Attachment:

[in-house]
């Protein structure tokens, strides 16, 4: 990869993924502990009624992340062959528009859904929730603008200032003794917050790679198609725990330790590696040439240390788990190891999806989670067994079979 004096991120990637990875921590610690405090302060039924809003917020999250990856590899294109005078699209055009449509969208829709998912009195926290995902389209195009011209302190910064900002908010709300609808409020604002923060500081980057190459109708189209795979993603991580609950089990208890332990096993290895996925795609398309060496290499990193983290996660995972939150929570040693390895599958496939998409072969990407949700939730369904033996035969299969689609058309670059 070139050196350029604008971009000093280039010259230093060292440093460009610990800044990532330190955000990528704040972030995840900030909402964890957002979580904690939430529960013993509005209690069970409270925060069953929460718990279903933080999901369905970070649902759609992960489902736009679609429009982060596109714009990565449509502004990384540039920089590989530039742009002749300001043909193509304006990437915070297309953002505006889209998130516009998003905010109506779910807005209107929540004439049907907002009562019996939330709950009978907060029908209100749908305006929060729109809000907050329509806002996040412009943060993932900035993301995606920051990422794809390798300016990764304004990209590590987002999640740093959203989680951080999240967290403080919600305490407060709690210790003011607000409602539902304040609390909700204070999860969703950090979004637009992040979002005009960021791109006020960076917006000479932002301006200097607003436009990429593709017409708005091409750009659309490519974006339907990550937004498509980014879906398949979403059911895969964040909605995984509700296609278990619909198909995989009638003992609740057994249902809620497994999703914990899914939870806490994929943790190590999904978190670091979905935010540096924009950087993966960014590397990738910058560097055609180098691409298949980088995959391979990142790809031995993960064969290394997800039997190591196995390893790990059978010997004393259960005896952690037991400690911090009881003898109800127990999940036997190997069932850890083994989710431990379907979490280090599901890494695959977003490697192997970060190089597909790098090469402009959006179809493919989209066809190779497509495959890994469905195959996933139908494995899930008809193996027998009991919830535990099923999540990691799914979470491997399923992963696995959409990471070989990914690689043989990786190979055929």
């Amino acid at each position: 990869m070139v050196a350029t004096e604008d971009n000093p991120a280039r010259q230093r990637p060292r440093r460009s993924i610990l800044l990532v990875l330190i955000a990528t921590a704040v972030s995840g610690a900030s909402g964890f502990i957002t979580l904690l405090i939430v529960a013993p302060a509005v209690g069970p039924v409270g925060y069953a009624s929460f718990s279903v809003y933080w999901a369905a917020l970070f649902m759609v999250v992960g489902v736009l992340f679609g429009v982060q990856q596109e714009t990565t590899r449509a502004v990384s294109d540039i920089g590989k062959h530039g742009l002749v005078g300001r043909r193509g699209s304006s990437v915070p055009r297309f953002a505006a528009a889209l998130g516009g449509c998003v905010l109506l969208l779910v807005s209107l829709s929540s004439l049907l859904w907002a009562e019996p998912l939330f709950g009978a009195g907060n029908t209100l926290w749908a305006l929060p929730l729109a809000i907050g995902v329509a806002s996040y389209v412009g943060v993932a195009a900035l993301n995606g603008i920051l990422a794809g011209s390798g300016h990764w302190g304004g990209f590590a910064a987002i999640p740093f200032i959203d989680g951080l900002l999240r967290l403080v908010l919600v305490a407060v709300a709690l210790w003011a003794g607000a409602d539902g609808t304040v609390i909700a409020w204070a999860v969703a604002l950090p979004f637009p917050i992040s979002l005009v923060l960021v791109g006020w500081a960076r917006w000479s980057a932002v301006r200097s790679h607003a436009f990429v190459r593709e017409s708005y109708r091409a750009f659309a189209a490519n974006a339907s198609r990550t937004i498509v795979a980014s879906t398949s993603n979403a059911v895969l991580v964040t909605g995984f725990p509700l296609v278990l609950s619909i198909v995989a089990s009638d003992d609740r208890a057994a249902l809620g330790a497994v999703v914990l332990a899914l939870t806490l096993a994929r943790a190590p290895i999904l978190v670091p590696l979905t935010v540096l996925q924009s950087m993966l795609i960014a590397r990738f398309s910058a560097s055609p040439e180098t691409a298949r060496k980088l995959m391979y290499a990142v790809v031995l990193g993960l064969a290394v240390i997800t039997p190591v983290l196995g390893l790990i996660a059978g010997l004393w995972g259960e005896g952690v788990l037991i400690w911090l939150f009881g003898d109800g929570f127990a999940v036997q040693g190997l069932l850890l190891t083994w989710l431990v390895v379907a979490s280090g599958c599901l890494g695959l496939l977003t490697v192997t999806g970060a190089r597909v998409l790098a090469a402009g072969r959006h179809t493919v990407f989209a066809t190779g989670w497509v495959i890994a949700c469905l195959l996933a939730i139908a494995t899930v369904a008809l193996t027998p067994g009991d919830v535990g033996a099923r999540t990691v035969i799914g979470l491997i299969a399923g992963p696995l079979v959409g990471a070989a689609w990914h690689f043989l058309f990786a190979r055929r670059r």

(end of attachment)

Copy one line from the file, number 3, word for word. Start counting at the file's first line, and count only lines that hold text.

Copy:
């Amino acid at each position: 990869m070139v050196a350029t004096e604008d971009n000093p991120a280039r010259q230093r990637p060292r440093r460009s993924i610990l800044l990532v990875l330190i955000a990528t921590a704040v972030s995840g610690a900030s909402g964890f502990i957002t979580l904690l405090i939430v529960a013993p302060a509005v209690g069970p039924v409270g925060y069953a009624s929460f718990s279903v809003y933080w999901a369905a917020l970070f649902m759609v999250v992960g489902v736009l992340f679609g429009v982060q990856q596109e714009t990565t590899r449509a502004v990384s294109d540039i920089g590989k062959h530039g742009l002749v005078g300001r043909r193509g699209s304006s990437v915070p055009r297309f953002a505006a528009a889209l998130g516009g449509c998003v905010l109506l969208l779910v807005s209107l829709s929540s004439l049907l859904w907002a009562e019996p998912l939330f709950g009978a009195g907060n029908t209100l926290w749908a305006l929060p929730l729109a809000i907050g995902v329509a806002s996040y389209v412009g943060v993932a195009a900035l993301n995606g603008i920051l990422a794809g011209s390798g300016h990764w302190g304004g990209f590590a910064a987002i999640p740093f200032i959203d989680g951080l900002l999240r967290l403080v908010l919600v305490a407060v709300a709690l210790w003011a003794g607000a409602d539902g609808t304040v609390i909700a409020w204070a999860v969703a604002l950090p979004f637009p917050i992040s979002l005009v923060l960021v791109g006020w500081a960076r917006w000479s980057a932002v301006r200097s790679h607003a436009f990429v190459r593709e017409s708005y109708r091409a750009f659309a189209a490519n974006a339907s198609r990550t937004i498509v795979a980014s879906t398949s993603n979403a059911v895969l991580v964040t909605g995984f725990p509700l296609v278990l609950s619909i198909v995989a089990s009638d003992d609740r208890a057994a249902l809620g330790a497994v999703v914990l332990a899914l939870t806490l096993a994929r943790a190590p290895i999904l978190v670091p590696l979905t935010v540096l996925q924009s950087m993966l795609i960014a590397r990738f398309s910058a560097s055609p040439e180098t691409a298949r060496k980088l995959m391979y290499a990142v790809v031995l990193g993960l064969a290394v240390i997800t039997p190591v983290l196995g390893l790990i996660a059978g010997l004393w995972g259960e005896g952690v788990l037991i400690w911090l939150f009881g003898d109800g929570f127990a999940v036997q040693g190997l069932l850890l190891t083994w989710l431990v390895v379907a979490s280090g599958c599901l890494g695959l496939l977003t490697v192997t999806g970060a190089r597909v998409l790098a090469a402009g072969r959006h179809t493919v990407f989209a066809t190779g989670w497509v495959i890994a949700c469905l195959l996933a939730i139908a494995t899930v369904a008809l193996t027998p067994g009991d919830v535990g033996a099923r999540t990691v035969i799914g979470l491997i299969a399923g992963p696995l079979v959409g990471a070989a689609w990914h690689f043989l058309f990786a190979r055929r670059r």